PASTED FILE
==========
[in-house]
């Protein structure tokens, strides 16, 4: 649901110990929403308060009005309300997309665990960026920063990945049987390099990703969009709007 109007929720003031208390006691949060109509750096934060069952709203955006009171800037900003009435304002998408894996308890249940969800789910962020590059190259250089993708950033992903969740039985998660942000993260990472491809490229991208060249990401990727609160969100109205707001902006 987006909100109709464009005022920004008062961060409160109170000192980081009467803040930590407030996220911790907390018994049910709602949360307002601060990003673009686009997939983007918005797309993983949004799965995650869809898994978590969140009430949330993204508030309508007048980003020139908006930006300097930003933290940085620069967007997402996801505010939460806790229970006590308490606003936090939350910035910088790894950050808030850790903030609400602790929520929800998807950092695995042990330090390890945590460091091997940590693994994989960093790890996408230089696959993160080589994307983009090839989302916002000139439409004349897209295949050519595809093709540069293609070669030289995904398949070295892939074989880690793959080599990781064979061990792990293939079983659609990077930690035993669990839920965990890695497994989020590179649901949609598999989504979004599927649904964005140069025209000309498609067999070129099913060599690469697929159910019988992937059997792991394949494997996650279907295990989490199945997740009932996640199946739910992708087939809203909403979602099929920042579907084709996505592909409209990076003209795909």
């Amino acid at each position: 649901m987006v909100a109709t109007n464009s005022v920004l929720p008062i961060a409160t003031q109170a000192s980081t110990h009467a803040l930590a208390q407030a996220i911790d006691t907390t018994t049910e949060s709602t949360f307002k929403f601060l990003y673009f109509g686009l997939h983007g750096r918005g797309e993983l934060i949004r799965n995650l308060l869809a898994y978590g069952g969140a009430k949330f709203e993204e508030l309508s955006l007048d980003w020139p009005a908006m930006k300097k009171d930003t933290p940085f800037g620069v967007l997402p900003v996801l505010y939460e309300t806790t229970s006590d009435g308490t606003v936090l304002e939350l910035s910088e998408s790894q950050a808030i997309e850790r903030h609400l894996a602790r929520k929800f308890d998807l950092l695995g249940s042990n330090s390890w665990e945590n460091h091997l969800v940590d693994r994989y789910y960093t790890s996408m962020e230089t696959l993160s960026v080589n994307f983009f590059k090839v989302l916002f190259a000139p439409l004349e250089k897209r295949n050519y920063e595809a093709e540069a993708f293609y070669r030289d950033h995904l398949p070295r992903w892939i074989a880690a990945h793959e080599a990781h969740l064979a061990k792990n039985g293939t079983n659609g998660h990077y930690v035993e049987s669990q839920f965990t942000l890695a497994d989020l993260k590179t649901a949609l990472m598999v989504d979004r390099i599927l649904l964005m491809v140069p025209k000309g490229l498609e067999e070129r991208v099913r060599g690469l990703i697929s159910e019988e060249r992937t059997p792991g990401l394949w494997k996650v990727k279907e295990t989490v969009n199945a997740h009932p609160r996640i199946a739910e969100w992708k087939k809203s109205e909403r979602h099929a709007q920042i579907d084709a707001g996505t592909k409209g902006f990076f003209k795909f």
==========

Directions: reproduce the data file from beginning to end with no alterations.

[in-house]
């Protein structure tokens, strides 16, 4: 649901110990929403308060009005309300997309665990960026920063990945049987390099990703969009709007 109007929720003031208390006691949060109509750096934060069952709203955006009171800037900003009435304002998408894996308890249940969800789910962020590059190259250089993708950033992903969740039985998660942000993260990472491809490229991208060249990401990727609160969100109205707001902006 987006909100109709464009005022920004008062961060409160109170000192980081009467803040930590407030996220911790907390018994049910709602949360307002601060990003673009686009997939983007918005797309993983949004799965995650869809898994978590969140009430949330993204508030309508007048980003020139908006930006300097930003933290940085620069967007997402996801505010939460806790229970006590308490606003936090939350910035910088790894950050808030850790903030609400602790929520929800998807950092695995042990330090390890945590460091091997940590693994994989960093790890996408230089696959993160080589994307983009090839989302916002000139439409004349897209295949050519595809093709540069293609070669030289995904398949070295892939074989880690793959080599990781064979061990792990293939079983659609990077930690035993669990839920965990890695497994989020590179649901949609598999989504979004599927649904964005140069025209000309498609067999070129099913060599690469697929159910019988992937059997792991394949494997996650279907295990989490199945997740009932996640199946739910992708087939809203909403979602099929920042579907084709996505592909409209990076003209795909």
């Amino acid at each position: 649901m987006v909100a109709t109007n464009s005022v920004l929720p008062i961060a409160t003031q109170a000192s980081t110990h009467a803040l930590a208390q407030a996220i911790d006691t907390t018994t049910e949060s709602t949360f307002k929403f601060l990003y673009f109509g686009l997939h983007g750096r918005g797309e993983l934060i949004r799965n995650l308060l869809a898994y978590g069952g969140a009430k949330f709203e993204e508030l309508s955006l007048d980003w020139p009005a908006m930006k300097k009171d930003t933290p940085f800037g620069v967007l997402p900003v996801l505010y939460e309300t806790t229970s006590d009435g308490t606003v936090l304002e939350l910035s910088e998408s790894q950050a808030i997309e850790r903030h609400l894996a602790r929520k929800f308890d998807l950092l695995g249940s042990n330090s390890w665990e945590n460091h091997l969800v940590d693994r994989y789910y960093t790890s996408m962020e230089t696959l993160s960026v080589n994307f983009f590059k090839v989302l916002f190259a000139p439409l004349e250089k897209r295949n050519y920063e595809a093709e540069a993708f293609y070669r030289d950033h995904l398949p070295r992903w892939i074989a880690a990945h793959e080599a990781h969740l064979a061990k792990n039985g293939t079983n659609g998660h990077y930690v035993e049987s669990q839920f965990t942000l890695a497994d989020l993260k590179t649901a949609l990472m598999v989504d979004r390099i599927l649904l964005m491809v140069p025209k000309g490229l498609e067999e070129r991208v099913r060599g690469l990703i697929s159910e019988e060249r992937t059997p792991g990401l394949w494997k996650v990727k279907e295990t989490v969009n199945a997740h009932p609160r996640i199946a739910e969100w992708k087939k809203s109205e909403r979602h099929a709007q920042i579907d084709a707001g996505t592909k409209g902006f990076f003209k795909f």